11. Alrighty then. Watch your step. Ridiculous nermhole to follow. Got a lovely batch of Notropis chrosomus this week. Very pleased! Getting obsessed. Started nerming . . . _____________________________________________________________________ Google search: > Notropis chrosomus >> Wikipedia “Rainbow shiner” > References >>> http://www.fishbase.org/summary/2848 > Jordan 1877 >>>> Wikipedia “David Starr Jordan” > References >>>>> (1877) “Contributions to North American Ichthyology” >>>>>> Search: notropis chrosomus > Hydrophlox chrosomus _____________________________________________________________________ So, just to explain here: A Google search has landed me on a fascinating book part-authored by the founding president of Stanford University, who was a passionate ichthyologist. This book "Contributions..." dates from 1877. Here, I observe that "chrosomus" (Latin: "colored body") only occurs in relation the prefix "Hydrophlox" but never "Notropis." Fishbase entry had indicated that "Notropis" was a misnomer. _____________________________________________________________________ Google search: > Hydrophlox chrosomus >> Science Direct > Abstract: “Phylogenetic relationships of the North American cyprinid subgenus Hydrophlox” (Cashner, June, 2011) >> nanfa.org > “The Chrome Minnow of North America: Keeping and Spawning the Rainbow Shiner ” (Katula, Jan-Mar 2016) _____________________________________________________________________ Now, the article above by Katula is wonderful. NANFA (North American Native Fish Association) makes archived articles free to read here. These are really fascinating studies, for anyone interested in native North American species. It confirms what I had inferred before that "Notropis chrosomus" used to be called "Hydrophlox chrosomus" -- and may well have had other names as well between 1877 and 2011. Plus the Katula article is a treasure trove of useful information! But wait for it . . . _____________________________________________________________________ > Wikipedia “Notropis” > Scientific Classification / Synonyms > Hydrophlox, Jordan, 1878 >> Related: Notropis rubricroceus (appearing on the Wikipedia webpage for "Notropis" >>> Wikipedia “Saffron Shiner” _____________________________________________________________________ And here, fellow nerms, is my exciting find of the day. These North American fish are unbelievably gorgeous, and should be selectively bred and sold more in the US hobby -- as also should Rainbow Shiners. > YouTube: Saffron Shiners on a River Chub Mound And then there's this . . . which brings up a lot of questions. If the fish below are Rainbow shiners, they are definitely a totally different color morph than the forms commonly sold. Or else, the fish below are mislabeled -- and are actually Saffron shiners (seen above). Except the same video poster also posted _other_ footage of Saffron shiners. I think there really are two color forms of Rainbow shiners: Type A (powder blue on males) and Type B (males are a lot more red) This other footage below (of Saffron Shiners spawning) shows markedly _yellow_ finnage rather than the power blue. And more Saffron Shiners . . . look at this: And then this: And there's this ex situ (fishtank) footage: Ah the life of a nerm during COVID. All too fun not to share . . . these fish are crazy interesting!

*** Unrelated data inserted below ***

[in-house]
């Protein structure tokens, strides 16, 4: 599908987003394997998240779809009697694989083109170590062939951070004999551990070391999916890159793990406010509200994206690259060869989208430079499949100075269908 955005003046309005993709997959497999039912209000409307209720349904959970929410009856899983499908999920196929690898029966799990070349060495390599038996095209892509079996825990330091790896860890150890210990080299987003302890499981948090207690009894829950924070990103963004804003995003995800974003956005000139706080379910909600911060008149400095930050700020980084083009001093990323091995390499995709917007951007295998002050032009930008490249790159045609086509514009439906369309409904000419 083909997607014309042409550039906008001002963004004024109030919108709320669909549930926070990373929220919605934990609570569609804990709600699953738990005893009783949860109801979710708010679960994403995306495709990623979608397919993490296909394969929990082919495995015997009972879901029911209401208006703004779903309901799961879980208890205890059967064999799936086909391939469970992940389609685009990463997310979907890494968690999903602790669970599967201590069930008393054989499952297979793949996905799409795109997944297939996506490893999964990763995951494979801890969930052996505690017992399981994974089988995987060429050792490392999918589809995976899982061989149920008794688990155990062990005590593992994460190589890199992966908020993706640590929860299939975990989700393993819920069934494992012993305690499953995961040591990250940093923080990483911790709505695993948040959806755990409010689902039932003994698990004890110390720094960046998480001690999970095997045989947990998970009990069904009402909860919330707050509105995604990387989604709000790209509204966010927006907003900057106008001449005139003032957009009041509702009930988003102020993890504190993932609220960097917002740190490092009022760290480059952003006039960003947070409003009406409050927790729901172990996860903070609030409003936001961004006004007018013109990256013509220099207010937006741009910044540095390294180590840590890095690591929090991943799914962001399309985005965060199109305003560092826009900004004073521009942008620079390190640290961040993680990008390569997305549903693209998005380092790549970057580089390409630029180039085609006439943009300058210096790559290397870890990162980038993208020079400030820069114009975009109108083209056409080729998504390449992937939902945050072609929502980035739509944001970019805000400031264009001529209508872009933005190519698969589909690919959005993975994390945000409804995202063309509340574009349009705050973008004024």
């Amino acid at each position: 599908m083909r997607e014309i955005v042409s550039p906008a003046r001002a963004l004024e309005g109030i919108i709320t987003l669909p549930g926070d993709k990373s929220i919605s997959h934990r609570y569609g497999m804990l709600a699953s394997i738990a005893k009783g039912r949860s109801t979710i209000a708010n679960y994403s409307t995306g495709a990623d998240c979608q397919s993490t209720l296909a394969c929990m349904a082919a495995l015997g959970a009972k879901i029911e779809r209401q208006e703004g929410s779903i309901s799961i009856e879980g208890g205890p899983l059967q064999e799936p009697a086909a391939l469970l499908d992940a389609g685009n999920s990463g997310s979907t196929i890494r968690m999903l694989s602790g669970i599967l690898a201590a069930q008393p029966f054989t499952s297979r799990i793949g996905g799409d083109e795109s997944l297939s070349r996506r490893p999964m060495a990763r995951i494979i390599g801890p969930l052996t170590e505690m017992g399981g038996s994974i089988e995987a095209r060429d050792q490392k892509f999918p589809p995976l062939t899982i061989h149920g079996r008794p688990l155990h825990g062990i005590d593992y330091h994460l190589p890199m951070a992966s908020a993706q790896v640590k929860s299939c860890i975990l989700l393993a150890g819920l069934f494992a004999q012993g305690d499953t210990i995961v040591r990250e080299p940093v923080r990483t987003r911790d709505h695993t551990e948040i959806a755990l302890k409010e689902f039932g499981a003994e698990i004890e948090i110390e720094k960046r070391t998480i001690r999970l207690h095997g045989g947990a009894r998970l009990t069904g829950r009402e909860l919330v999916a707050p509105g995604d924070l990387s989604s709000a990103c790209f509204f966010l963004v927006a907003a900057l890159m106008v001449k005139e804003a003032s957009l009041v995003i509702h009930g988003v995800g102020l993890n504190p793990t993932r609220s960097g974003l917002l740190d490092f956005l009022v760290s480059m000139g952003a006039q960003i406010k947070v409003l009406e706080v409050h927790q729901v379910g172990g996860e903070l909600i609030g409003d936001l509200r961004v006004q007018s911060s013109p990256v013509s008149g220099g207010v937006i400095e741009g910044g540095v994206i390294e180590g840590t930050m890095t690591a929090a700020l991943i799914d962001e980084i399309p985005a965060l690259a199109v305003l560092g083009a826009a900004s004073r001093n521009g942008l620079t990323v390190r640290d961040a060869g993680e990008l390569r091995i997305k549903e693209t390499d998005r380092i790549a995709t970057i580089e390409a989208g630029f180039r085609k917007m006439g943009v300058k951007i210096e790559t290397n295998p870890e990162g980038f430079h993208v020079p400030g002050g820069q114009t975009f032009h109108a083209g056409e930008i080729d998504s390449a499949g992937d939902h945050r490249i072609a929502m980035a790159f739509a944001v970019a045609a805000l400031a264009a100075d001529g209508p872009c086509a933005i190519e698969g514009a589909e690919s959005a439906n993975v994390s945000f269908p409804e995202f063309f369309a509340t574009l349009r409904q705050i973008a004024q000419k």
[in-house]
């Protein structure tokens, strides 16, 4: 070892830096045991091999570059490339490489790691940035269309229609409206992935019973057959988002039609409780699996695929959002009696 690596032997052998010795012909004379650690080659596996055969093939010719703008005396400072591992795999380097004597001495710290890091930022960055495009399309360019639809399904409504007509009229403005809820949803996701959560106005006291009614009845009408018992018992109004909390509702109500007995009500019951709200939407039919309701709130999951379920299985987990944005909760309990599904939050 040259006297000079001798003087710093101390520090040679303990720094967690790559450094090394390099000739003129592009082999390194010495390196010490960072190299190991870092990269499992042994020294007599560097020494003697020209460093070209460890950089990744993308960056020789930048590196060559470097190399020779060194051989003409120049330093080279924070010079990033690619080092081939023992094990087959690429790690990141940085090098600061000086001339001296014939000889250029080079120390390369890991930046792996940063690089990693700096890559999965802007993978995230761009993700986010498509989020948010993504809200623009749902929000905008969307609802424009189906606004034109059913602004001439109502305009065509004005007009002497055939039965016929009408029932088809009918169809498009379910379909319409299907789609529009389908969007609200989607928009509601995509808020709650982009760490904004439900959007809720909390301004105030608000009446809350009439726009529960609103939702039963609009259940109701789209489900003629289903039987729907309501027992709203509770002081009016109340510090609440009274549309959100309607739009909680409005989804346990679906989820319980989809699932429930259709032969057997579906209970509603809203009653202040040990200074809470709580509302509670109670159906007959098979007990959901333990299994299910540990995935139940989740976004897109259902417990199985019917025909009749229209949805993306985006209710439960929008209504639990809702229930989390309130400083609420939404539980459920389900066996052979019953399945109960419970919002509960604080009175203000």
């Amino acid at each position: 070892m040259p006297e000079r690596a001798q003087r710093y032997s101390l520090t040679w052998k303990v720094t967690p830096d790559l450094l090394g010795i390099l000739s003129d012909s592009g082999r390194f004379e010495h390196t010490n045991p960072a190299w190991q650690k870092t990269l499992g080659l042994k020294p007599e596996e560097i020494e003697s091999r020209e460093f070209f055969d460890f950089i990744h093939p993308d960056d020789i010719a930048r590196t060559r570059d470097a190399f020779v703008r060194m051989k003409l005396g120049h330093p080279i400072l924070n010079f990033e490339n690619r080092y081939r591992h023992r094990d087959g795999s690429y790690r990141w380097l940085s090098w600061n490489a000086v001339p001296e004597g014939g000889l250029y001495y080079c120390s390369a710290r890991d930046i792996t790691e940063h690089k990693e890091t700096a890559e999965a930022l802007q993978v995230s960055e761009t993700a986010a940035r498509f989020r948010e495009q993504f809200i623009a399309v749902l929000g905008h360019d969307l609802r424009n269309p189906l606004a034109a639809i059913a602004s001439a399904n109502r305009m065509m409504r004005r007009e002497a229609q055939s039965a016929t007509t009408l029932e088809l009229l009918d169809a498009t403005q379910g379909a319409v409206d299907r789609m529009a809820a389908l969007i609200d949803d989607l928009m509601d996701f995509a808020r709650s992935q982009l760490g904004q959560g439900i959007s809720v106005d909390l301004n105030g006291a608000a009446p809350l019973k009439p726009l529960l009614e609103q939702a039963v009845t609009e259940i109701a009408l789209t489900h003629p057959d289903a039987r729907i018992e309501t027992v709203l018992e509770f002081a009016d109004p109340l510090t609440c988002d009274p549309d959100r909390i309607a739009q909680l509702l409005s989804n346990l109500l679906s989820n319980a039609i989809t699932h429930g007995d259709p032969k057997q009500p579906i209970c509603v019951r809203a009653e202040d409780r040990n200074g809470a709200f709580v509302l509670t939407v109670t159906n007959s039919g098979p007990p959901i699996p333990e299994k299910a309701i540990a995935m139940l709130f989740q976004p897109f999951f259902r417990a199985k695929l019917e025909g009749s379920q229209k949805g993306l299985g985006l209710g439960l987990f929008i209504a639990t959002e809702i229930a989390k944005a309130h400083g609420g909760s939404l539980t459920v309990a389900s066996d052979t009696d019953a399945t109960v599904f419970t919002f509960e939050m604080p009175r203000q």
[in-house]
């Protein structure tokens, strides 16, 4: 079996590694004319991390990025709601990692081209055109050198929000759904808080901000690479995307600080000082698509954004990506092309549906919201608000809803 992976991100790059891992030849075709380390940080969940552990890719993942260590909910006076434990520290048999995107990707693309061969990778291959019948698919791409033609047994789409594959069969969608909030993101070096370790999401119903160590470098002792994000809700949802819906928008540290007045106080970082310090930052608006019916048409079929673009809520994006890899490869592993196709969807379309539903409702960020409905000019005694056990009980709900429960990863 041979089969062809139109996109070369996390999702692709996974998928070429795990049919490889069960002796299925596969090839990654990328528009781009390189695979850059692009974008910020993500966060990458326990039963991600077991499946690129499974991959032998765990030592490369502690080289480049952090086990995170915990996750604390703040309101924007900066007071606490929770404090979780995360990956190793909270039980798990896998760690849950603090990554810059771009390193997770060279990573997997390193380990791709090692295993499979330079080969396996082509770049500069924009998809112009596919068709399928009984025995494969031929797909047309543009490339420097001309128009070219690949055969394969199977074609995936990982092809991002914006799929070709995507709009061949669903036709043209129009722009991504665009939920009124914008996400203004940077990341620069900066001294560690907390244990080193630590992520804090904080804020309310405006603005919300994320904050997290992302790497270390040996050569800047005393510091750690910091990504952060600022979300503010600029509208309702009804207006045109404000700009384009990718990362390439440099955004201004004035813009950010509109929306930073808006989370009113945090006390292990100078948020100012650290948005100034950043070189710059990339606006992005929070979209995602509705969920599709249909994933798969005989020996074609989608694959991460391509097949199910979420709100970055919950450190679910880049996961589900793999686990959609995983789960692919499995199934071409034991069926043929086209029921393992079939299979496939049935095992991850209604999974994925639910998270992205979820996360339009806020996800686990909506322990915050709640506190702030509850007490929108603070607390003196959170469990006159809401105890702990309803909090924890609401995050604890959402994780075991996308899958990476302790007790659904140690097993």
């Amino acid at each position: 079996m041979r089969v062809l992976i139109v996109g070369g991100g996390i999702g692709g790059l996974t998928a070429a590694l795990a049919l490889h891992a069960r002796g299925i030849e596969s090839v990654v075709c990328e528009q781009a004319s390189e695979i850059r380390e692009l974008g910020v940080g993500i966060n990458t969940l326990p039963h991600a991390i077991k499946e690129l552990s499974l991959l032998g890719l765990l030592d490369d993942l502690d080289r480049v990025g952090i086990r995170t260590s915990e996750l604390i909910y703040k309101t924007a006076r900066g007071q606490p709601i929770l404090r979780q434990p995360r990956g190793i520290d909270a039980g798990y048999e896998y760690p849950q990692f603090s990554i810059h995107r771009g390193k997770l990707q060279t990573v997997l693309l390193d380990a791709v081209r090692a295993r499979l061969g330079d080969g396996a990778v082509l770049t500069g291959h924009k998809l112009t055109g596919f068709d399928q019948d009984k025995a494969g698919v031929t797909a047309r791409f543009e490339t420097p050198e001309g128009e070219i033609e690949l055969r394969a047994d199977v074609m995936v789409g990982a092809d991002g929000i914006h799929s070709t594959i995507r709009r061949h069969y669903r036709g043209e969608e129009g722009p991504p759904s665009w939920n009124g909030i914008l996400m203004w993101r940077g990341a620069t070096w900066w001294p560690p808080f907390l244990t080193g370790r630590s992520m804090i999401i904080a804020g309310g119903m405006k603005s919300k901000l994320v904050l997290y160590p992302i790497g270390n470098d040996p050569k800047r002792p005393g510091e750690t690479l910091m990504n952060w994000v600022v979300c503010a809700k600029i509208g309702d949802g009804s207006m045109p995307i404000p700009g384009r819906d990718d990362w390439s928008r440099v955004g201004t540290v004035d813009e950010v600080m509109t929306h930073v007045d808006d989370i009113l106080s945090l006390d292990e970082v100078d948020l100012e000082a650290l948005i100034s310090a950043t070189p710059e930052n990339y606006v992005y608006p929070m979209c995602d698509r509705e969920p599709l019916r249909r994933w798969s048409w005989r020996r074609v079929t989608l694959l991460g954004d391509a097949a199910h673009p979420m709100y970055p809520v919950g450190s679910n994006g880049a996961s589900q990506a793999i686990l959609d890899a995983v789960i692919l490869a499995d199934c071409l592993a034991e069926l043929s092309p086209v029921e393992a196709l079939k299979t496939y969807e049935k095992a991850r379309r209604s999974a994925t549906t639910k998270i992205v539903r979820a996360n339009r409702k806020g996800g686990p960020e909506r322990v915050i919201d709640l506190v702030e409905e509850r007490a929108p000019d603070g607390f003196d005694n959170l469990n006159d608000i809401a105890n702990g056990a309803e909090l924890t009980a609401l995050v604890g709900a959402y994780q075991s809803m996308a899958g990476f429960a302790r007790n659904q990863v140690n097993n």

12. So.... on some thread a little while ago, someone asked for “dream tank” setup... or dream fish.... can’t quite remember. ANYWAY— my answer was “Native North American Species tank featuring Rainbow Shiners + Rainbow Darters.” Today (drum roll....) the Rainbow Shiners arrived! We’ll see how they settle in long term. Here’s specs + a few photos: 29 gal. 63-degrees Fahrenheit. Emperor bio wheel 280 HOB filter + sponge filter. Mexican beach pebbles (large) plus smoothed landscaping stones. Small dried oak leaves added. Valisneria Americana. Bronze crypt. Hydor powerhead. Cheap LED filtered light + 1x blue coral fluorescent tube. Eco Complete substrate. Small aged piece of mopani wood. 35x Notropis chrosomus (Rainbow Shiners). 1x pair of Etheostoma caeruleum (Rainbow Darters).